“Christoffer Wilhelm Eckersberg”
Kasper Monrad et al.
Prestel for Statens Museum for Kunst, November 2015
Hardback, 27.7 x 25.2 cm (10.9 x 9.8 in), 238 pp., £40.00/$60.00
ISBN 978 3 7913 5482 8
Not available for Kindle nor in the iTunes Store.
Christoffer Wilhelm Eckersberg (1783-1853) is rightly held to be the ‘father’ of Danish painting. Trained as a history painter at the Royal Academy of Fine Arts in Copenhagen in the opening years of the 1800s, he then took to landscapes. He was taught by Jacques-Louis David in Paris, after which he learned plein air skills in the Roman Campagna.
Following his return to Denmark, he was appointed Professor at the Royal Academy, where he introduced plein air painting and female life models to the curriculum. During this period he was a prime mover in the Golden Age of painting in Denmark, and his many pupils such as Christen Købke were at its heart.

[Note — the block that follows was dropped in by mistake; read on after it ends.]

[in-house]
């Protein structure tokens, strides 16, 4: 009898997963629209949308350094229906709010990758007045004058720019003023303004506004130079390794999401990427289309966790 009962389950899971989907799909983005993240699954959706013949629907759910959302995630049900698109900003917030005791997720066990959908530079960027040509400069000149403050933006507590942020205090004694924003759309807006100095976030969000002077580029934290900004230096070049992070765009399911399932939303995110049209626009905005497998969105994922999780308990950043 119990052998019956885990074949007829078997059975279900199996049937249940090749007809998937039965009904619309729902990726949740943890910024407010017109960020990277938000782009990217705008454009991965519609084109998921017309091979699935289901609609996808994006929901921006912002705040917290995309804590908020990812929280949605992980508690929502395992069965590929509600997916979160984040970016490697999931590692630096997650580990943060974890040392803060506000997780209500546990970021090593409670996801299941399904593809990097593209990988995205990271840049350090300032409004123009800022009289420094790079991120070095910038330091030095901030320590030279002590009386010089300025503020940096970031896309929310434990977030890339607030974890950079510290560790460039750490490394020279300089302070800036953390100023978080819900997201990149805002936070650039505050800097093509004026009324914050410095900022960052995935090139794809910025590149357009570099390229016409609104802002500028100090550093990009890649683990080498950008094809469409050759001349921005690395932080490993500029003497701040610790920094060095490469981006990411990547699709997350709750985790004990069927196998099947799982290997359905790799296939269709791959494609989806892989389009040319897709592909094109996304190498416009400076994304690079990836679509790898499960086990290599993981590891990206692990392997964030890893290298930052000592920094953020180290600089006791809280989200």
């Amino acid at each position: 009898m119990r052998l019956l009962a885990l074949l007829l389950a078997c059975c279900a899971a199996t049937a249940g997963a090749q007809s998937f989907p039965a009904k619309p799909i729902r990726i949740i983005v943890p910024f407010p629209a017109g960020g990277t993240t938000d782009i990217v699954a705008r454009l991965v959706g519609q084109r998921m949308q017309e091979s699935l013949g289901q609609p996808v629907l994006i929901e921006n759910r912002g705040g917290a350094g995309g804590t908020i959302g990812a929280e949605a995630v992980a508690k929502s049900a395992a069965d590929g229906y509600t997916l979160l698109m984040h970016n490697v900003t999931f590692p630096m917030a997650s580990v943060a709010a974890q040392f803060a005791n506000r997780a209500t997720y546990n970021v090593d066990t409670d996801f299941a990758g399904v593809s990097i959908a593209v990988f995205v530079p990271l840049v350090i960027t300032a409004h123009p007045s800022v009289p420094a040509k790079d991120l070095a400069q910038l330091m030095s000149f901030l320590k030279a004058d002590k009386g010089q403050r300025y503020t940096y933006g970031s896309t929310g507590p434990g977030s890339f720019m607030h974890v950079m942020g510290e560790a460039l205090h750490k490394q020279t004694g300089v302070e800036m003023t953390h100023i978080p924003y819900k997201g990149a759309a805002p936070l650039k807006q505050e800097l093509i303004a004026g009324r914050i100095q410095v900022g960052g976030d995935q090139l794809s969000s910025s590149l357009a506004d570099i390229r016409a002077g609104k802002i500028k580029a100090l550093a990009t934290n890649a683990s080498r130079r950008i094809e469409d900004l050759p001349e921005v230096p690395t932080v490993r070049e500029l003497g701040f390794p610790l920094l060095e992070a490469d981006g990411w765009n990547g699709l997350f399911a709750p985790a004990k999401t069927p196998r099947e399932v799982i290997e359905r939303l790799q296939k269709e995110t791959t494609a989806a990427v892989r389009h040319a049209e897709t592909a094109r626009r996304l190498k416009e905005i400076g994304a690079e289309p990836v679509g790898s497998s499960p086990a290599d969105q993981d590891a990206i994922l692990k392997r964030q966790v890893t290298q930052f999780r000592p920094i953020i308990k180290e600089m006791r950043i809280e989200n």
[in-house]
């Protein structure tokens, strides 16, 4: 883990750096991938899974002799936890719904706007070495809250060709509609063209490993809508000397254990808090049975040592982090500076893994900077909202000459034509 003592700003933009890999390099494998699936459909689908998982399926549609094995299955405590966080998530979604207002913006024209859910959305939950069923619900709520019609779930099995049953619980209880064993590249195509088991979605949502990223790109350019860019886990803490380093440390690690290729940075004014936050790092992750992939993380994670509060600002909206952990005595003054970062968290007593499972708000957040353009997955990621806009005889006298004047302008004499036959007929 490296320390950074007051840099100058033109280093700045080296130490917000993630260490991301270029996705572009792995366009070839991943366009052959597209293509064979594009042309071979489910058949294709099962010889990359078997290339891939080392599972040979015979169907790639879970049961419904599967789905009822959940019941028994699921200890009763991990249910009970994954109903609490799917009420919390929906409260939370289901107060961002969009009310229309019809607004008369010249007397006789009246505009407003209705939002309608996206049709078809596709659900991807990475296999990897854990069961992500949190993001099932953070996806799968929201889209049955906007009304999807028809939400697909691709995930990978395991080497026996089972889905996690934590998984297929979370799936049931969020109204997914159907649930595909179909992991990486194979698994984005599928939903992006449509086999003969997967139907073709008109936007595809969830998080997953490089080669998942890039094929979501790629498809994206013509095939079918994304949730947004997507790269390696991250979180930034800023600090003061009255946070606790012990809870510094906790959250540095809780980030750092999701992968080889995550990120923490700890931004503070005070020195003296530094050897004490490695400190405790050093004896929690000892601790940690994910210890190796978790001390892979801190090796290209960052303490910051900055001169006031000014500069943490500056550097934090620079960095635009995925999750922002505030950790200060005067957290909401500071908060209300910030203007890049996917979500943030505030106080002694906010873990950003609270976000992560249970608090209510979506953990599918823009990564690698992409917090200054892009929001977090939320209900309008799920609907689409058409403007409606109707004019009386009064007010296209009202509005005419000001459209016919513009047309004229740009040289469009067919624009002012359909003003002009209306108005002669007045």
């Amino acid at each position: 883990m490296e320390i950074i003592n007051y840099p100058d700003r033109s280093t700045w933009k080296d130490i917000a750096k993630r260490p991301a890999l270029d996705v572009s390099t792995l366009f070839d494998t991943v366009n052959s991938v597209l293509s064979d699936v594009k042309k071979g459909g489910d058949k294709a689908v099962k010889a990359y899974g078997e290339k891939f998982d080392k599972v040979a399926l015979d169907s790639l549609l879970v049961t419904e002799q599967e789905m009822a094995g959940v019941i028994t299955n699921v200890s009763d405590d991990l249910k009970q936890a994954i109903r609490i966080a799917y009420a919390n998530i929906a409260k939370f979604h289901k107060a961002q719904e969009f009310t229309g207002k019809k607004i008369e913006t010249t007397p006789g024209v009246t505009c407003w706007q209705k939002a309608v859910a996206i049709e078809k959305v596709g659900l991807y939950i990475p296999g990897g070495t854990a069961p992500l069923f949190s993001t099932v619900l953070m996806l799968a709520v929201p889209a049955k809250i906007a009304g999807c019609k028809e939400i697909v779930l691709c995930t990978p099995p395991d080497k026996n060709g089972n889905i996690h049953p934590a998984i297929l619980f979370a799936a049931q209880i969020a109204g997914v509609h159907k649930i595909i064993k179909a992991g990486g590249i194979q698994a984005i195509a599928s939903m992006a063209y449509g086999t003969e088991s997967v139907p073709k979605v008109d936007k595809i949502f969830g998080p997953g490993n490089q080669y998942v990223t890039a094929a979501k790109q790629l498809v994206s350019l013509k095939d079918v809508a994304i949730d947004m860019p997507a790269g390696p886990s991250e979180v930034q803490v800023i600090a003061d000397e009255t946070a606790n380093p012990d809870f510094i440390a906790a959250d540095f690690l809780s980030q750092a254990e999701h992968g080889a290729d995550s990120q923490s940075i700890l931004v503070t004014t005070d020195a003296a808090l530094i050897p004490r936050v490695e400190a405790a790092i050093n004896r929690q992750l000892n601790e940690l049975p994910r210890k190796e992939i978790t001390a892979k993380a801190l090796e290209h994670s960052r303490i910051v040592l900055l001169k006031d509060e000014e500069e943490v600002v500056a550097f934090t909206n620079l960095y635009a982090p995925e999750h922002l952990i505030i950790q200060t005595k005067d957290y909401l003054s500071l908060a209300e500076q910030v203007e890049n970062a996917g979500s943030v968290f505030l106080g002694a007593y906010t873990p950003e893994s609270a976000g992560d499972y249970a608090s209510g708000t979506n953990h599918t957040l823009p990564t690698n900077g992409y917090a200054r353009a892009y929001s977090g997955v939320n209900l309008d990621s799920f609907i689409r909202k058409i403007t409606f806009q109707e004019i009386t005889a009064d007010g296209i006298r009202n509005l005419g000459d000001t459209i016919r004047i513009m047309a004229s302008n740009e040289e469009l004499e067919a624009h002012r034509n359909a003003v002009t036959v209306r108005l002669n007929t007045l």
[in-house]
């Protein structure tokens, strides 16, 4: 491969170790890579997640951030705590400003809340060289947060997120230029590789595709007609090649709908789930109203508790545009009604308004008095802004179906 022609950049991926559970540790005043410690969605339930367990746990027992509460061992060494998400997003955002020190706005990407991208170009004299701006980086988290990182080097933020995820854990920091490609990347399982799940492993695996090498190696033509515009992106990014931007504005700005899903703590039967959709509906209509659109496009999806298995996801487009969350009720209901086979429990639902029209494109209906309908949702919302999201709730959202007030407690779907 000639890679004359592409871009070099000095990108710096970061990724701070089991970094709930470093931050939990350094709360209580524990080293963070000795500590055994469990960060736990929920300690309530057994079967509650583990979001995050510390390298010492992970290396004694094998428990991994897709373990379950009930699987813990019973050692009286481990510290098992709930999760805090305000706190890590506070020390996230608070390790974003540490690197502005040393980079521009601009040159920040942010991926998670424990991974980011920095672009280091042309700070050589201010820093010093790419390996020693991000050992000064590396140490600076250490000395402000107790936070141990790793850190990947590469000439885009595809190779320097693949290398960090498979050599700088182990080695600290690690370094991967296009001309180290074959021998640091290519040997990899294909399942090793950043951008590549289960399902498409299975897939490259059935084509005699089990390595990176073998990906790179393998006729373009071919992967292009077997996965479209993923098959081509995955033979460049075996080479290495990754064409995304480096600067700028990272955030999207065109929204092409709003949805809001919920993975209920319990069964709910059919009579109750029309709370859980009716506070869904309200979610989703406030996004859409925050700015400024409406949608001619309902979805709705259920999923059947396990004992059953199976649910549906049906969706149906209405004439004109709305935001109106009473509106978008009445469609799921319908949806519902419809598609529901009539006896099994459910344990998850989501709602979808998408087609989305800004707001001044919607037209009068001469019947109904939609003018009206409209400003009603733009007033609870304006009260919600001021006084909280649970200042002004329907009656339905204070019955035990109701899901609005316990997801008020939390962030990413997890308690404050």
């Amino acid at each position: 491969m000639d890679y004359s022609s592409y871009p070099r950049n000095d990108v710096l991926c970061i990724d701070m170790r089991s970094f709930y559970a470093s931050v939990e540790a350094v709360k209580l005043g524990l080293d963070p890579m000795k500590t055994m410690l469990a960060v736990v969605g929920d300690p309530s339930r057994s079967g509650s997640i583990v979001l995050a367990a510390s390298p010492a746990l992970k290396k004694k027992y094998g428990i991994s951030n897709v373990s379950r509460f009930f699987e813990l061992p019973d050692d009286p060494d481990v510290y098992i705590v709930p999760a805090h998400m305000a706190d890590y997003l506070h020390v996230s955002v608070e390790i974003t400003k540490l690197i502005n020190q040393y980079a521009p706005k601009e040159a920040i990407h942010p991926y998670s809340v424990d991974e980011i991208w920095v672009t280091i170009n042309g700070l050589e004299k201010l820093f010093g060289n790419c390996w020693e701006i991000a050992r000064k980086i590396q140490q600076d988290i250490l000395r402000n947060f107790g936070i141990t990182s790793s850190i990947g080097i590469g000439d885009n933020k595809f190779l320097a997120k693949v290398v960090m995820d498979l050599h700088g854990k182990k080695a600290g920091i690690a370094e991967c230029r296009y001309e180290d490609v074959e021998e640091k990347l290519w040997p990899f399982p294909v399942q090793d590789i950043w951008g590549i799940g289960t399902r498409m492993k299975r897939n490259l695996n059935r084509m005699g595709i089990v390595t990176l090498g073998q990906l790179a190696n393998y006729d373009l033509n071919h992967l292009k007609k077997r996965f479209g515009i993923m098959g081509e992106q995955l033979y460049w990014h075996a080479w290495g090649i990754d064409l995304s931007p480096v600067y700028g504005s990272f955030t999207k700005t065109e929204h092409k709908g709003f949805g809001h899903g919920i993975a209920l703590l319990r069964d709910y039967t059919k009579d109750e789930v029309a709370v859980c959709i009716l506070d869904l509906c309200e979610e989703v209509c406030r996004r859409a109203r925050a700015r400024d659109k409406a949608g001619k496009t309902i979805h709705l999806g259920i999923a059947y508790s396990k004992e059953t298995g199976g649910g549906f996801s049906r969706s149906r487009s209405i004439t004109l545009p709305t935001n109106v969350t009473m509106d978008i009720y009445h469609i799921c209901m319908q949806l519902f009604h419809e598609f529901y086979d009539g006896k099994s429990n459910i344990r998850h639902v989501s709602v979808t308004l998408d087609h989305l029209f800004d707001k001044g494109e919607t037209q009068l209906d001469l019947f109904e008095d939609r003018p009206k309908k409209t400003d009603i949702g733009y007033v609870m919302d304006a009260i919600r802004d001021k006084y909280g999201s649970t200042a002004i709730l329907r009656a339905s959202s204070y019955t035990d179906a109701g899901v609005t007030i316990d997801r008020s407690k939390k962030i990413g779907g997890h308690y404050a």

This book is at once the first monograph in recent years on Eckersberg’s work, and the catalogue to his first major exhibition in over thirty years. However, it is constructed and structured more as a monograph than a mere catalogue: its seven essays fill the greater part of the book, and illustrations of the paintings appear in those chapters rather than the brief catalogue which follows them.
The first chapter, by Kasper Monrad, is entitled Eckersberg on the European Stage, and is (beneficially) long and wide-ranging. He examines his training and early work, leading up to his time with David in Paris, a couple of decades after the French Revolution. Eckersberg explored the use of linear perspective projections to increase the impression of depth from quite early on, and Monrad illustrates this well.